In May, an in-service teacher training for 20,000 first-grade teachers began in support of the nationwide expansion of the education reforms for first grade. All teachers who participate in this training received MRE as a part of a national package of life-skills education. UNICEF prepared a package of educational materials for the teachers to take back to their schools.

Democratic Republic of the Congo. UNICEF–DRC has been one of the major actors conducting MRE in the DRC with the support of its international and national partners. Four out of the six targeted provinces in the current project are reached by UNICEF projects, which were completed by the end of March 2006.

From February 2006 to March 2006:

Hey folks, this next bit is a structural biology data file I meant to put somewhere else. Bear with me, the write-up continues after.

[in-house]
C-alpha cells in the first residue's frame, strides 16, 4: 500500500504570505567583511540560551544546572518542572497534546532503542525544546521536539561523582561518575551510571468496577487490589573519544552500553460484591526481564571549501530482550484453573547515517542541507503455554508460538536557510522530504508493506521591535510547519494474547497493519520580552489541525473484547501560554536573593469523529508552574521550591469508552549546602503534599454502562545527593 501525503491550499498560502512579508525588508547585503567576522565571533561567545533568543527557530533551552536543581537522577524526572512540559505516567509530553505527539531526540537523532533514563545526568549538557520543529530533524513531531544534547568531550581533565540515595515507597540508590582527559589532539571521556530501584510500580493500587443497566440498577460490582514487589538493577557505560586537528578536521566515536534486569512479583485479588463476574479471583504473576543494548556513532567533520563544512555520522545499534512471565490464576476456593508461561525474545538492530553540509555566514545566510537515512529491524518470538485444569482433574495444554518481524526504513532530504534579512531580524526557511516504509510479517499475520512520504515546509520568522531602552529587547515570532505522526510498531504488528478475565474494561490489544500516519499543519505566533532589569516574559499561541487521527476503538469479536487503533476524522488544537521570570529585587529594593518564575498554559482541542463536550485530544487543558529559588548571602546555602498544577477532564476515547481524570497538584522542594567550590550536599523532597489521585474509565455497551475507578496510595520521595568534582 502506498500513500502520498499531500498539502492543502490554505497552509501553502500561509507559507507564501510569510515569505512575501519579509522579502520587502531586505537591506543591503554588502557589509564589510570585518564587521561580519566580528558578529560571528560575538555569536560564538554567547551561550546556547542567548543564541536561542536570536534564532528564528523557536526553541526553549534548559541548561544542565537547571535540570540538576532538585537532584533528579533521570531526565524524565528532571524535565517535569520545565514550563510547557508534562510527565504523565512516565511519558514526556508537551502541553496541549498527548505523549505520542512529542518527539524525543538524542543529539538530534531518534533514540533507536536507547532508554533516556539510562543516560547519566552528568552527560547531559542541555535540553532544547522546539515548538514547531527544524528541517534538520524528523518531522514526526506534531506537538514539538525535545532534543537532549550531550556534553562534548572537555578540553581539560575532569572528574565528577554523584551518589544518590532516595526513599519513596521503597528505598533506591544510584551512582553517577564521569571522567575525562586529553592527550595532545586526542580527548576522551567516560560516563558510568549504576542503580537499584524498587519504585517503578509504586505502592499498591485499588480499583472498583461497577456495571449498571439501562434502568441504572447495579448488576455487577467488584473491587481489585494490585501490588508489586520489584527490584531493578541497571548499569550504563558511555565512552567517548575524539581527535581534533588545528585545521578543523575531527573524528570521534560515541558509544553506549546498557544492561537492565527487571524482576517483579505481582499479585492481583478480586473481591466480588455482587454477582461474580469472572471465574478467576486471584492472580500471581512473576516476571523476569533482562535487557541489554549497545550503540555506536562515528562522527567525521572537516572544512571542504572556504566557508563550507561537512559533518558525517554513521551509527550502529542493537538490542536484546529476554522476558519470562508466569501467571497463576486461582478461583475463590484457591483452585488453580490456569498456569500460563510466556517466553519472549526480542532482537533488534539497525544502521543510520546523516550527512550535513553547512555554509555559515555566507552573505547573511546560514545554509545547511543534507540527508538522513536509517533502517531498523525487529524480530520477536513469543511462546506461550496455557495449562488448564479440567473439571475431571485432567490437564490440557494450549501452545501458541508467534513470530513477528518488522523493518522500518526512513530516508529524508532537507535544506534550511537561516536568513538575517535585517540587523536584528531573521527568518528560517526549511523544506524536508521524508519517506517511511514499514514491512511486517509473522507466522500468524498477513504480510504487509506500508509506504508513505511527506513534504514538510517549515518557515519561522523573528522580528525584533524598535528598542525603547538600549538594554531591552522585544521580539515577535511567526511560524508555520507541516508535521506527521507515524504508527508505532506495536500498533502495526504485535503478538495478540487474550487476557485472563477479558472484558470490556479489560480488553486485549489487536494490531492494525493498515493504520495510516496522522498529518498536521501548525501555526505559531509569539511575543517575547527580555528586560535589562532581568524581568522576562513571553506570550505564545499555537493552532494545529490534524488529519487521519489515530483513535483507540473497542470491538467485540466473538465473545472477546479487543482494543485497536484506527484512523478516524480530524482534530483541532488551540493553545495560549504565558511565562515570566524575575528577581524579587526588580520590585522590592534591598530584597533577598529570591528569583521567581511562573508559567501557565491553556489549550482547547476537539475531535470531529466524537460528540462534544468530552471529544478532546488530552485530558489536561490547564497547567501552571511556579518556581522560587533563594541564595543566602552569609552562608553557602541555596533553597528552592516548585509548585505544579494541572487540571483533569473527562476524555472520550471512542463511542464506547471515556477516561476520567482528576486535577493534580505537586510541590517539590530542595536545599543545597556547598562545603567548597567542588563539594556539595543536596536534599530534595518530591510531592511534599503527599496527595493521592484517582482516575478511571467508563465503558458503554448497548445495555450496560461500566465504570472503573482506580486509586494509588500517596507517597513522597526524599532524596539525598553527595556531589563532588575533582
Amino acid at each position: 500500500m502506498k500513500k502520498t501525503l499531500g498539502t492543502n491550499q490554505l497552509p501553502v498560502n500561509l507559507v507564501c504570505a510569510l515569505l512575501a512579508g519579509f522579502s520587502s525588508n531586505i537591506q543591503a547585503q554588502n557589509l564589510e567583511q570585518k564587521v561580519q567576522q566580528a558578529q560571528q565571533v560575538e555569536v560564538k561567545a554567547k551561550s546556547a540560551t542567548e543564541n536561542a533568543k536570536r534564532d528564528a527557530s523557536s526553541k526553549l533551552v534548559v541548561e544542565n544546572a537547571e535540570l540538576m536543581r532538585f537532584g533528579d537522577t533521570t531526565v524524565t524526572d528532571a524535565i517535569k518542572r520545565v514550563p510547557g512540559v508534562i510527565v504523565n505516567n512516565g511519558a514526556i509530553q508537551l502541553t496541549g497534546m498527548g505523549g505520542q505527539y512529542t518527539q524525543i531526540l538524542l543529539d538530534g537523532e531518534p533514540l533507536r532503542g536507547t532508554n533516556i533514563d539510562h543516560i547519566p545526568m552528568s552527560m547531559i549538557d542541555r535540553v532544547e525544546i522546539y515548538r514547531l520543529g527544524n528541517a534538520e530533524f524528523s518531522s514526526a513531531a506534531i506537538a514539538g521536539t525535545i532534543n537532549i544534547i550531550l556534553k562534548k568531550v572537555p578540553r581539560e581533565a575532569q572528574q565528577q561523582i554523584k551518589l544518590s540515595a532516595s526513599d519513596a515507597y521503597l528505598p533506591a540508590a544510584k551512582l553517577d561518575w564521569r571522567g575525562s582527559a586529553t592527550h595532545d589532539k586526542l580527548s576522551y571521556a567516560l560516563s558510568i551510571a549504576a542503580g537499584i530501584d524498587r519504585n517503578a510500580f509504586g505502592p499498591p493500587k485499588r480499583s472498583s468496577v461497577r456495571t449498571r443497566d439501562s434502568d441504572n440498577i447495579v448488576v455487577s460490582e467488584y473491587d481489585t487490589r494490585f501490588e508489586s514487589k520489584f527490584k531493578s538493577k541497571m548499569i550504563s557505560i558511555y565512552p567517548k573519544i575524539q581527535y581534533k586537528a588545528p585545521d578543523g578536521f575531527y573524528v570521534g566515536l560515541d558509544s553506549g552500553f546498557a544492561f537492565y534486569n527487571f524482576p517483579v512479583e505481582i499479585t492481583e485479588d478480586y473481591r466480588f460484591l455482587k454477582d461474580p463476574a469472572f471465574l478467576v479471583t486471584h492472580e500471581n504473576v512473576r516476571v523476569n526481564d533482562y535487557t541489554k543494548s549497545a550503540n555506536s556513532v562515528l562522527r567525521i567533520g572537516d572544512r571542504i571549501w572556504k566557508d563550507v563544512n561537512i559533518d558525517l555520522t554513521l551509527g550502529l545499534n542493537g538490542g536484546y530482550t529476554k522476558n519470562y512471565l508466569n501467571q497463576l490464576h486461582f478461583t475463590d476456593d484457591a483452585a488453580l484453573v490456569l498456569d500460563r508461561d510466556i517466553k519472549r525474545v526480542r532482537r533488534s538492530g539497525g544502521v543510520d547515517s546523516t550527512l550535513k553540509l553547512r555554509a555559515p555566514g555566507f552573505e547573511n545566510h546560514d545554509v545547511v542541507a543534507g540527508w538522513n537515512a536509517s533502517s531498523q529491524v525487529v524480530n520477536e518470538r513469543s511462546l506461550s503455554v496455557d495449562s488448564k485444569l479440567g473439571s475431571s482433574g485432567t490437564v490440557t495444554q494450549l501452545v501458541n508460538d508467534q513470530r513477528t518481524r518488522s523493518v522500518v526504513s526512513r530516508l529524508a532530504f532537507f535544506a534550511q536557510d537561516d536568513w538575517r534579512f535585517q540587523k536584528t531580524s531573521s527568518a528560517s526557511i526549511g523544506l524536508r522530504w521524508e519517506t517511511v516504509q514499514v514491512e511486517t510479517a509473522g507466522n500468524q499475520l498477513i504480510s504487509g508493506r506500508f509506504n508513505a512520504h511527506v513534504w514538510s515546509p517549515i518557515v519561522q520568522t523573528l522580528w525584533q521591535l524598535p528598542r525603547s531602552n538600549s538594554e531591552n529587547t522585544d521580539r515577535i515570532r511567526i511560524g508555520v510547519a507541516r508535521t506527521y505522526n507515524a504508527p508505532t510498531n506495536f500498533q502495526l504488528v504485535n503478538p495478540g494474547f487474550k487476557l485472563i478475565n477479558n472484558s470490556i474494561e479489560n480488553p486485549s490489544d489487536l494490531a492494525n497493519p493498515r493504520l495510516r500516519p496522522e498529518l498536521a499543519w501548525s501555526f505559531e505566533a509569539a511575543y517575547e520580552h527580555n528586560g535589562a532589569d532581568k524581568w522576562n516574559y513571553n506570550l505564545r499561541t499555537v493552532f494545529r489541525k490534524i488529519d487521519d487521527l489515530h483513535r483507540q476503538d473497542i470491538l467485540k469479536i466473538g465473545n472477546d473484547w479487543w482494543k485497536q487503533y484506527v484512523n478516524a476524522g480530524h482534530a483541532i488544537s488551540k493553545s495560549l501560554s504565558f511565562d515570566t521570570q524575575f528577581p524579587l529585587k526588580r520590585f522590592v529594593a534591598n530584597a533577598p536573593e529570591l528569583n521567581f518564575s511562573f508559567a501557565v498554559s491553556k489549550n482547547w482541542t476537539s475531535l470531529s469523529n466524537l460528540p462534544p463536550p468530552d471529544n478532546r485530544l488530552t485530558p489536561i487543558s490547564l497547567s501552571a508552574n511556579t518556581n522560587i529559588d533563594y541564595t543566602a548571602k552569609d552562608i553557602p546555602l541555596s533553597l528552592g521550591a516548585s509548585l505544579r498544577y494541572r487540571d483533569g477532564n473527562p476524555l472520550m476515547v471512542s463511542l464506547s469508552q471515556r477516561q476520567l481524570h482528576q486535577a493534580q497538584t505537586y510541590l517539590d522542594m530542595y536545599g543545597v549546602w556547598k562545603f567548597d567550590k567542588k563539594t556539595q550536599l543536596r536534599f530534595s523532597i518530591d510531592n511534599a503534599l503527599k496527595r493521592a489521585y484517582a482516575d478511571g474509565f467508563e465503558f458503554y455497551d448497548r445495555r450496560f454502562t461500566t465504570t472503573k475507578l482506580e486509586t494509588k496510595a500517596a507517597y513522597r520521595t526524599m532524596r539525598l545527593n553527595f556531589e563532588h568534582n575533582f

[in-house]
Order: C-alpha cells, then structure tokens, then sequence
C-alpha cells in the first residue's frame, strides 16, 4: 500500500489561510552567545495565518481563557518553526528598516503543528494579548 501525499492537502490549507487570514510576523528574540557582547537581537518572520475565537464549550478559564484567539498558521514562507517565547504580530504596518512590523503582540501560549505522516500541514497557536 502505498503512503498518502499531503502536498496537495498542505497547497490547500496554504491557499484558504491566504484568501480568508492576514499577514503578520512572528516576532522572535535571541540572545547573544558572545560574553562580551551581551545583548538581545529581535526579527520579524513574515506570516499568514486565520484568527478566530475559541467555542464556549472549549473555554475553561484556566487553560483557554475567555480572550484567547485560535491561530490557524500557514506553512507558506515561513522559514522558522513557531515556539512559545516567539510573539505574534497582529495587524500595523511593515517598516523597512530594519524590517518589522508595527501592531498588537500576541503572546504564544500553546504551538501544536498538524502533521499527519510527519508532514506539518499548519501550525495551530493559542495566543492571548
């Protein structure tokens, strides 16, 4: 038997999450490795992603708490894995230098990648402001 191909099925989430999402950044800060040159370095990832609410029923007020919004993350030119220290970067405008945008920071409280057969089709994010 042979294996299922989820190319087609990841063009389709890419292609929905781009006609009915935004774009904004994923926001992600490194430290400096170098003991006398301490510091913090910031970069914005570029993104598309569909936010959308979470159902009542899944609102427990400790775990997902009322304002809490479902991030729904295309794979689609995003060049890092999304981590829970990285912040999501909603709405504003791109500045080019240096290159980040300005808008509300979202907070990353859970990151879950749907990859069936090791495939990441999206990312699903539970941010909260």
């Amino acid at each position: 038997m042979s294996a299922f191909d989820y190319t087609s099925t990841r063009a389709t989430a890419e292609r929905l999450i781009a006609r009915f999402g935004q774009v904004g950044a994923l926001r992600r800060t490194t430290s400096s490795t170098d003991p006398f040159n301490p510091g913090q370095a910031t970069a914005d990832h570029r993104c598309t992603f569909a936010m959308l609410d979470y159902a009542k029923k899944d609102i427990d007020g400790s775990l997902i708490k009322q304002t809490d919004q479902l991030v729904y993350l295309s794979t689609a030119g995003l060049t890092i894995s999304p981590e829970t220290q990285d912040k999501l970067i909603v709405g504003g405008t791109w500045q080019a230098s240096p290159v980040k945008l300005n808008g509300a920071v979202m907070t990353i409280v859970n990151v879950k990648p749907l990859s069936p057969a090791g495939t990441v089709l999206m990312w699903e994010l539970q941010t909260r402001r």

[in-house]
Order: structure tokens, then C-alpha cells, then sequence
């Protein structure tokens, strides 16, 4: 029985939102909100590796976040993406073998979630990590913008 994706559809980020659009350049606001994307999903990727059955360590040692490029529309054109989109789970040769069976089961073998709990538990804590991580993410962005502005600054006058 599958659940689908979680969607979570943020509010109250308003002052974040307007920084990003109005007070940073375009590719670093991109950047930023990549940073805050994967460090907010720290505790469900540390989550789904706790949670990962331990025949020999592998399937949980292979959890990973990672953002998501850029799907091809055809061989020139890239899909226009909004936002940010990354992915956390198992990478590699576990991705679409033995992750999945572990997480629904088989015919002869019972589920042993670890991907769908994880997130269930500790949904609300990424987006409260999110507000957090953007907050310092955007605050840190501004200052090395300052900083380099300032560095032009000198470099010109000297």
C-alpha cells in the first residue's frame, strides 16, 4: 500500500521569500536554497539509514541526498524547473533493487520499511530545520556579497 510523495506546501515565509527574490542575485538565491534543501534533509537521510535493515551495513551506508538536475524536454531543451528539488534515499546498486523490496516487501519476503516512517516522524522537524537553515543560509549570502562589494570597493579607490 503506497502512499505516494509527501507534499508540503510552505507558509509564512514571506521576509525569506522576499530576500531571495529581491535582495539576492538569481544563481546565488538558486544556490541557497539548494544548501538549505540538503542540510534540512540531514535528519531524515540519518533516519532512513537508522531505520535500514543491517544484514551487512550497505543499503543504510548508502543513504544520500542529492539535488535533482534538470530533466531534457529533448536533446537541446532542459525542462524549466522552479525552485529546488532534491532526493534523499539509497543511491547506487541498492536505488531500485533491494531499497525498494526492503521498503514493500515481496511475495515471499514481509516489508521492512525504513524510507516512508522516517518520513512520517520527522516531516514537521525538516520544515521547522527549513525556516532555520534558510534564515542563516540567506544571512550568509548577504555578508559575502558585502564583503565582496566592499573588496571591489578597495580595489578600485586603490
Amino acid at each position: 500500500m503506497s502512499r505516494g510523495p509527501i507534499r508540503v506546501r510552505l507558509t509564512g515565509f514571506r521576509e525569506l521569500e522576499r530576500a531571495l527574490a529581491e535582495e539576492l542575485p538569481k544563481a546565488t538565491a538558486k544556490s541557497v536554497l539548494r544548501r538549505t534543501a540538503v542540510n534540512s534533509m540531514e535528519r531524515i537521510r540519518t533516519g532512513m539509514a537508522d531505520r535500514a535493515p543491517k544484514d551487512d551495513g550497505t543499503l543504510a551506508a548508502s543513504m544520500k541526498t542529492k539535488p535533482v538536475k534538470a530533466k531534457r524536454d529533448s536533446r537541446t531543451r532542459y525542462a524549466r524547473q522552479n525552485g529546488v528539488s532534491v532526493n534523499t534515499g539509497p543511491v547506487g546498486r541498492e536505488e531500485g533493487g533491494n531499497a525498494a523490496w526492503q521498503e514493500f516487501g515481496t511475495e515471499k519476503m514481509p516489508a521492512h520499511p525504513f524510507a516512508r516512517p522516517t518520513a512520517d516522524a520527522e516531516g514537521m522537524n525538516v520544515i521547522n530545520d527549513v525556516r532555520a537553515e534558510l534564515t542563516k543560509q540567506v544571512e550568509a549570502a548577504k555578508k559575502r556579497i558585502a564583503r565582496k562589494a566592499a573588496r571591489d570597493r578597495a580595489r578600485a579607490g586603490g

Only one project is ongoing in Ikela. Due to a current funding shortage, it is not possible to take current MRE initiatives in the DRC to scale. Due to the size of the country, ongoing insecurity in some areas, inaccessibility, and communication problems, demining and destruction of mines are being implemented at a slow pace. There is a need to continue program implementation and strengthening of MRE activities as a necessary life-saving initiative benefiting affected and vulnerable populations.

Ethiopia. UNICEF–Ethiopia has been working with its MRE partners to implement the recommendations of the MRE program evaluation5 that was conducted in 2005. The recommendations included strengthening program-coordination and project-management skills and developing a sustainable surveillance system and an emergency-preparedness plan. UNICEF facilitated a meeting with the Ethiopian Mine Action Office, the Office for Rehabilitation and Social Affairs, and the Rehabilitation and Development Organisation (RaDO) to discuss roles and responsibilities.